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Large Anti-military Protest Fills Tahrir Square
April 22, 2012

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Cairo's Tahrir Square was again home to a large protest, as tens of thousands of people gathered to voice their frustration with the country's ruling military council.

The protest was notable in that included large elements of both the fundamentalist Islamist groups and the more liberal revolutionary groups. This was the case during the largest protests in February 2011 but has not been the norm in the months since.

The Muslim Brotherhood, which won nearly half of the seats in Egypt's recent parliamentary elections, was out in force, calling for a "second revolution," partly in response to the electoral commission's decision last week to disqualify the Brotherhood's hand-picked presidential candidate, Khairat el-Shater, and nine other candidates, including two others who were considered front-runners: Hazem Abu Ismail, the standard-bearer for the Salafis, who make up the second-most powerful contingent in parliament, and Amr Moussa, former head of the Arab League.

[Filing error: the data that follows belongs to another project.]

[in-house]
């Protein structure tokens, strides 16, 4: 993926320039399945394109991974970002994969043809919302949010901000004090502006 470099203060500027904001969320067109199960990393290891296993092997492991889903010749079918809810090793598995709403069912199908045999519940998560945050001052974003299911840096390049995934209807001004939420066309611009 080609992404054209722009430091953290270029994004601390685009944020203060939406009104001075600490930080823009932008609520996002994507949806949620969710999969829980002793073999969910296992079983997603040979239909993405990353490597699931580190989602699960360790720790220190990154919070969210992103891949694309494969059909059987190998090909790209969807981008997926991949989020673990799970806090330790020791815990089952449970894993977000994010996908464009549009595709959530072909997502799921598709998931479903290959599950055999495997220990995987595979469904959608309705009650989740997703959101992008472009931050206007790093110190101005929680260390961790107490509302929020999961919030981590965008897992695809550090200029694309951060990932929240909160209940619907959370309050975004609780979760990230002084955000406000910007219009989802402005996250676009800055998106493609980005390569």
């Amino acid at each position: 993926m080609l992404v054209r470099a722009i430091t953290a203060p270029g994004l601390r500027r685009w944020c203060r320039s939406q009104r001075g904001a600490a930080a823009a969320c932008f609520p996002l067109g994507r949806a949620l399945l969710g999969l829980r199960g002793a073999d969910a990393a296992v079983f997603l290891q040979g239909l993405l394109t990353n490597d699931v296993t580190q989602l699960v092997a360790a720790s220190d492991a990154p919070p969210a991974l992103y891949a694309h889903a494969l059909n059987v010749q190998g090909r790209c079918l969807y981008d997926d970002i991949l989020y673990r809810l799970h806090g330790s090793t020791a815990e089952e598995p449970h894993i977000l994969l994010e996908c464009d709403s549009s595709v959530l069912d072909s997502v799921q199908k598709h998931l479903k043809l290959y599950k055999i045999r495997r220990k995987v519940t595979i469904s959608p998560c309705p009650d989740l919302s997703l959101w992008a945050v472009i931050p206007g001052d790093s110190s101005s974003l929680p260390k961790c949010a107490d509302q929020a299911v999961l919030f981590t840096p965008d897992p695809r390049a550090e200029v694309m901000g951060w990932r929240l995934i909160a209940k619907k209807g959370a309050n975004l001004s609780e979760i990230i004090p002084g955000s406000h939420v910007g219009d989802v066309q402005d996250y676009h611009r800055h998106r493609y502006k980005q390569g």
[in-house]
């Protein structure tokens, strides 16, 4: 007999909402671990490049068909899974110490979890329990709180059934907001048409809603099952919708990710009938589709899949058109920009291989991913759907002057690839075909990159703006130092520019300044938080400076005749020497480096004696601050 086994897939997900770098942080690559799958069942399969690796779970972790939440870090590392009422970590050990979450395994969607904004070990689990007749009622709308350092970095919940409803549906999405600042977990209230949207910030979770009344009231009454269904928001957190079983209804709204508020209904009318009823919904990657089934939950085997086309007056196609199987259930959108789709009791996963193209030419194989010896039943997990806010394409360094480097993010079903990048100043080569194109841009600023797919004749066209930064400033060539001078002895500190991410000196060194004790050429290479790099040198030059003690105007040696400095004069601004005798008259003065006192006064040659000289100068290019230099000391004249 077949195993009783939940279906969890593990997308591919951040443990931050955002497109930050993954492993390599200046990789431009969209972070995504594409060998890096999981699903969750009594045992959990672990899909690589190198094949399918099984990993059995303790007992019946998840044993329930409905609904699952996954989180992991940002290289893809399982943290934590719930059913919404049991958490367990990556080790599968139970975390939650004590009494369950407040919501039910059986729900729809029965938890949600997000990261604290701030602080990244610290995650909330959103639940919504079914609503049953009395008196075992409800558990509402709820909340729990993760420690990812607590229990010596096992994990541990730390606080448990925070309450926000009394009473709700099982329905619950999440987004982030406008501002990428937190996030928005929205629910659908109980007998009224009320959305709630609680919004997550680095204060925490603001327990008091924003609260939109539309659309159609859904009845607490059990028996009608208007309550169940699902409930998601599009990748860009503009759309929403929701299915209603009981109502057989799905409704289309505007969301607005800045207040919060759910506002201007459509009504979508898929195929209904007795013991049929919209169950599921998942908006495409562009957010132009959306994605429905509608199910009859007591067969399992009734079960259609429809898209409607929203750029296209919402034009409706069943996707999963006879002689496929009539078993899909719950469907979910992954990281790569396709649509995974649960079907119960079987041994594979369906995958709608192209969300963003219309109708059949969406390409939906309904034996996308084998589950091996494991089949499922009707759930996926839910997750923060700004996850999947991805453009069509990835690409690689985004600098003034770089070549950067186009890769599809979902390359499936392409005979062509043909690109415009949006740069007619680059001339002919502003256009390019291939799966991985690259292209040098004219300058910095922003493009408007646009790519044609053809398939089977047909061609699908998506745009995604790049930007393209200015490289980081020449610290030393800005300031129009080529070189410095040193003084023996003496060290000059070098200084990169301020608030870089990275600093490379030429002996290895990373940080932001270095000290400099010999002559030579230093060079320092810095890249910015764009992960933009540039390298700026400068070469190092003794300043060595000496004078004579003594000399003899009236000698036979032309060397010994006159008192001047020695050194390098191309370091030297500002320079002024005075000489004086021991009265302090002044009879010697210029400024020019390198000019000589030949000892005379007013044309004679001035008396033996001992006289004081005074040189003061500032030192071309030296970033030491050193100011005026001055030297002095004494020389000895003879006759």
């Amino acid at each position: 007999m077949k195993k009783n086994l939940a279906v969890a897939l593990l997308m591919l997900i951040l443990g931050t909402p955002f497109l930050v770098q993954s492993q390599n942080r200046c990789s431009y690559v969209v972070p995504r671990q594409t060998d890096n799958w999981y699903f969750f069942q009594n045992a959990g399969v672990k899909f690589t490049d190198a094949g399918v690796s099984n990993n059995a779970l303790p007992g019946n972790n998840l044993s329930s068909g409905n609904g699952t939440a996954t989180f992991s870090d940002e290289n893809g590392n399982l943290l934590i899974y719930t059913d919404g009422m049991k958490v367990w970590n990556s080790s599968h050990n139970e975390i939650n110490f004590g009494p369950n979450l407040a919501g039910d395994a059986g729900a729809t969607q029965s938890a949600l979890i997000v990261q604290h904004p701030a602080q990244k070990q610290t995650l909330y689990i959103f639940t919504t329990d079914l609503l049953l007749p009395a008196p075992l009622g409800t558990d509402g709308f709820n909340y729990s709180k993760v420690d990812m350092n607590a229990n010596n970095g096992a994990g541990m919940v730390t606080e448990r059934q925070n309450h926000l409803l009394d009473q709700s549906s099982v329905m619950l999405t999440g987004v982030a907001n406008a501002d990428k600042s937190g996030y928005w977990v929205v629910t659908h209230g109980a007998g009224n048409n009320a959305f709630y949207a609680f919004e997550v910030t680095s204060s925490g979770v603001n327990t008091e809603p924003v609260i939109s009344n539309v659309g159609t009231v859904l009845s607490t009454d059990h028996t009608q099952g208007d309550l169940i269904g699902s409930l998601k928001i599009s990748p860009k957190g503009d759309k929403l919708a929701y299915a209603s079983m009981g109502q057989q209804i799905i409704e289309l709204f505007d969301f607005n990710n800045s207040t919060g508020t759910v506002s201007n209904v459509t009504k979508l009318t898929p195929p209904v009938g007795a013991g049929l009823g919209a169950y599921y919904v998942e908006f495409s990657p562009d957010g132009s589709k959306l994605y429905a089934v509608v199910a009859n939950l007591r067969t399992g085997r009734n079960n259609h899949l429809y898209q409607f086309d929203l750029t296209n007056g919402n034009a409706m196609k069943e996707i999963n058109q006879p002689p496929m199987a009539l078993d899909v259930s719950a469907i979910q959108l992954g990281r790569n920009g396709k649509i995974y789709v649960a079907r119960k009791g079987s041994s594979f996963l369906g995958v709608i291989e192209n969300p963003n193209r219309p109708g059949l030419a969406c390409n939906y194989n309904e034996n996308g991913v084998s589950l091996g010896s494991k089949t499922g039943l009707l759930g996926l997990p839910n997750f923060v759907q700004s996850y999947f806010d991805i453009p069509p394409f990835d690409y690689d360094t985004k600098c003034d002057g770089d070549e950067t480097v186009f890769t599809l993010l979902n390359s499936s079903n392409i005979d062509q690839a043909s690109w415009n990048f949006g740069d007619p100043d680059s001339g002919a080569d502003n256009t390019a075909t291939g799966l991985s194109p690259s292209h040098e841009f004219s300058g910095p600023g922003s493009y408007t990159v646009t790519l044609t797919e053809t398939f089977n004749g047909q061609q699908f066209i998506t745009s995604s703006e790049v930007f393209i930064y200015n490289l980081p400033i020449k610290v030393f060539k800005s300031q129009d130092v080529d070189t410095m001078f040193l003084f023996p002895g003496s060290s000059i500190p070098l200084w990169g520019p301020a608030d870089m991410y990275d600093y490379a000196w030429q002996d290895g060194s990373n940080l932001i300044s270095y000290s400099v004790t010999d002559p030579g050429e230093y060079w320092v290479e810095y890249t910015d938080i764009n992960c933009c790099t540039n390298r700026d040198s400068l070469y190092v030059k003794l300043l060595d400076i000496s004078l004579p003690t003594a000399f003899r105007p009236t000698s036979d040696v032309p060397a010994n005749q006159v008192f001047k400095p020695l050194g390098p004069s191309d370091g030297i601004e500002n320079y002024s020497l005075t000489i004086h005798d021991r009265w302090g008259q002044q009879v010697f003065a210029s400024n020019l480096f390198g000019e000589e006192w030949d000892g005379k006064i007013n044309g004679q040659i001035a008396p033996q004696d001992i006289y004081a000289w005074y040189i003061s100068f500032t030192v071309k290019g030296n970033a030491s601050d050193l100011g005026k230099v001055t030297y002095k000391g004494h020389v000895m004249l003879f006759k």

The Supreme Council of the Armed Forces has repeatedly promised to hand back to the government power it seized when Hosni Mubarak stepped down as president. The ruling generals have advanced some of the reforms demanded by the people who packed Tahrir Square in February and March 2011, including revoking the dreaded emergency laws under which so many Egyptians were imprisoned or silenced. But the generals have also arrested and imprisoned large numbers of people. Many who spoke out for the downfall of Mubarak are now speaking out for the removal of the generals.

Some in the crowd voiced suspicion that the Brotherhood was using the protest as an opportunity to drum up support for its backup presidential candidate. The Brotherhood, the country's most organized political party, had vowed not to put forward a presidential candidate but reversed itself several weeks ago. Now that Amr has been disqualified because of a criminal conviction — he was arrested for speaking out against the Mubarak government — the Brotherhood is having to back its second choice, Mohammed Mursi, head of the Freedom and Justice Party

Egyptians will vote for president on May 23–24. A runoff, if needed, will take place in time for a final announcement of the new president on June 21.

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